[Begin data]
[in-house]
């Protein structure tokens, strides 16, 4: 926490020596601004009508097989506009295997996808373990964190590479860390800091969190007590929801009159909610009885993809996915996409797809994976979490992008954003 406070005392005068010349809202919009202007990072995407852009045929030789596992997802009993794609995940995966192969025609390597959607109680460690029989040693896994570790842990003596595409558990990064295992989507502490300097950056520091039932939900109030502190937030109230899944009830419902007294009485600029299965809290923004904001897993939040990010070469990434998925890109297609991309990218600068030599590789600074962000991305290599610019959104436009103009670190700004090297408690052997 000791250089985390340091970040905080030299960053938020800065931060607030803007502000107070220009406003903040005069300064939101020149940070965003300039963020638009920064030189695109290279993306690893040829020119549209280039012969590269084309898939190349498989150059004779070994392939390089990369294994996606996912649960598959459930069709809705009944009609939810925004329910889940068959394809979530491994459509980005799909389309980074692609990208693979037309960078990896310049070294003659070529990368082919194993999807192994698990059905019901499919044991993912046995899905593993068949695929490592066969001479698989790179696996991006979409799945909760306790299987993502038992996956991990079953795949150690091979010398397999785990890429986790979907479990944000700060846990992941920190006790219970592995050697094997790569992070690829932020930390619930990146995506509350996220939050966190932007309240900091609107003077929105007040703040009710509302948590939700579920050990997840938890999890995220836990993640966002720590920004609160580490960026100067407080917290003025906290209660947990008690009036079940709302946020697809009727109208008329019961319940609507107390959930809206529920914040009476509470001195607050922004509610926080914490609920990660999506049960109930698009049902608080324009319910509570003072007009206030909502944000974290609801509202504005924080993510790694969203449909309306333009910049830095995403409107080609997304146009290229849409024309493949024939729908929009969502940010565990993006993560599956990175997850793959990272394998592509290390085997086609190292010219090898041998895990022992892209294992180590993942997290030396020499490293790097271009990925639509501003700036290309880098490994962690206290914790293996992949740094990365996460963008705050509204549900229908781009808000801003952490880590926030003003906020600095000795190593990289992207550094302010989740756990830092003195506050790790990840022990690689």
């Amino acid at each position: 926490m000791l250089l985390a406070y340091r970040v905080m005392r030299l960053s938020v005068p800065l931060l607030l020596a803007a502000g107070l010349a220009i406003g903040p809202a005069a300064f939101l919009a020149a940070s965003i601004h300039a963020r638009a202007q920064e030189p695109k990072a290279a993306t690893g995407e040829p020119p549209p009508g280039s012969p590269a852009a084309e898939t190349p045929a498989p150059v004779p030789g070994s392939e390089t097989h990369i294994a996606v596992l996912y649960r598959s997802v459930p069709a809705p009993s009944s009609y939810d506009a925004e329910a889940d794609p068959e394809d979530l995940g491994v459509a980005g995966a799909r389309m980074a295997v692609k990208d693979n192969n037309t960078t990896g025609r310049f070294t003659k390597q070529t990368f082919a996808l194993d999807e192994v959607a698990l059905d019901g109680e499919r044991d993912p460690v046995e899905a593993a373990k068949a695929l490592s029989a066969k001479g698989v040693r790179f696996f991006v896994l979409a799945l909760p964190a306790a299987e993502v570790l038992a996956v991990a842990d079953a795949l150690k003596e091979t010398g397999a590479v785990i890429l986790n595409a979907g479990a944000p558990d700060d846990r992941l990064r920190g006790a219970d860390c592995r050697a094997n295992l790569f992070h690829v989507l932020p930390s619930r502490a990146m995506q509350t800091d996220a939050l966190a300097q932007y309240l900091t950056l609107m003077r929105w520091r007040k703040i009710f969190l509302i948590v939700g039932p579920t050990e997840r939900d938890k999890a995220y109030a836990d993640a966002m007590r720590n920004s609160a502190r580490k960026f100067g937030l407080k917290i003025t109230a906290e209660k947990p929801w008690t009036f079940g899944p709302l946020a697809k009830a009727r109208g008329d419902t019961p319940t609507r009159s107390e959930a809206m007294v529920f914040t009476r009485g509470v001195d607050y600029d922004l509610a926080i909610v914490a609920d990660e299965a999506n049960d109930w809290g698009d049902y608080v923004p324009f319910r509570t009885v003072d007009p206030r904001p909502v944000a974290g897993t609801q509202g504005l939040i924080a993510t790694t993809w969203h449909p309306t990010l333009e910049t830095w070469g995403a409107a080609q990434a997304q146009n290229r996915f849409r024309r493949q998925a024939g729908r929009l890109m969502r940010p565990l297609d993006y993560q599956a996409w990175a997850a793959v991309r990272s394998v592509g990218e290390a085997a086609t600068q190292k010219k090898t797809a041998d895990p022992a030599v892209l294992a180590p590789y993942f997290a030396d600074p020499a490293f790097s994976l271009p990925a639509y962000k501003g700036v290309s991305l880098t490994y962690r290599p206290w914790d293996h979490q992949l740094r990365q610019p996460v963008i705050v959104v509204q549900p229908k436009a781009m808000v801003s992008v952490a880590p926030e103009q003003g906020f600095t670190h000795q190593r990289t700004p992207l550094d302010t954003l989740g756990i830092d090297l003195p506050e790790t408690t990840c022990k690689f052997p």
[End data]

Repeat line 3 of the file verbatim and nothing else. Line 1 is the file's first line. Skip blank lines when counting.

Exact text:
């Amino acid at each position: 926490m000791l250089l985390a406070y340091r970040v905080m005392r030299l960053s938020v005068p800065l931060l607030l020596a803007a502000g107070l010349a220009i406003g903040p809202a005069a300064f939101l919009a020149a940070s965003i601004h300039a963020r638009a202007q920064e030189p695109k990072a290279a993306t690893g995407e040829p020119p549209p009508g280039s012969p590269a852009a084309e898939t190349p045929a498989p150059v004779p030789g070994s392939e390089t097989h990369i294994a996606v596992l996912y649960r598959s997802v459930p069709a809705p009993s009944s009609y939810d506009a925004e329910a889940d794609p068959e394809d979530l995940g491994v459509a980005g995966a799909r389309m980074a295997v692609k990208d693979n192969n037309t960078t990896g025609r310049f070294t003659k390597q070529t990368f082919a996808l194993d999807e192994v959607a698990l059905d019901g109680e499919r044991d993912p460690v046995e899905a593993a373990k068949a695929l490592s029989a066969k001479g698989v040693r790179f696996f991006v896994l979409a799945l909760p964190a306790a299987e993502v570790l038992a996956v991990a842990d079953a795949l150690k003596e091979t010398g397999a590479v785990i890429l986790n595409a979907g479990a944000p558990d700060d846990r992941l990064r920190g006790a219970d860390c592995r050697a094997n295992l790569f992070h690829v989507l932020p930390s619930r502490a990146m995506q509350t800091d996220a939050l966190a300097q932007y309240l900091t950056l609107m003077r929105w520091r007040k703040i009710f969190l509302i948590v939700g039932p579920t050990e997840r939900d938890k999890a995220y109030a836990d993640a966002m007590r720590n920004s609160a502190r580490k960026f100067g937030l407080k917290i003025t109230a906290e209660k947990p929801w008690t009036f079940g899944p709302l946020a697809k009830a009727r109208g008329d419902t019961p319940t609507r009159s107390e959930a809206m007294v529920f914040t009476r009485g509470v001195d607050y600029d922004l509610a926080i909610v914490a609920d990660e299965a999506n049960d109930w809290g698009d049902y608080v923004p324009f319910r509570t009885v003072d007009p206030r904001p909502v944000a974290g897993t609801q509202g504005l939040i924080a993510t790694t993809w969203h449909p309306t990010l333009e910049t830095w070469g995403a409107a080609q990434a997304q146009n290229r996915f849409r024309r493949q998925a024939g729908r929009l890109m969502r940010p565990l297609d993006y993560q599956a996409w990175a997850a793959v991309r990272s394998v592509g990218e290390a085997a086609t600068q190292k010219k090898t797809a041998d895990p022992a030599v892209l294992a180590p590789y993942f997290a030396d600074p020499a490293f790097s994976l271009p990925a639509y962000k501003g700036v290309s991305l880098t490994y962690r290599p206290w914790d293996h979490q992949l740094r990365q610019p996460v963008i705050v959104v509204q549900p229908k436009a781009m808000v801003s992008v952490a880590p926030e103009q003003g906020f600095t670190h000795q190593r990289t700004p992207l550094d302010t954003l989740g756990i830092d090297l003195p506050e790790t408690t990840c022990k690689f052997p």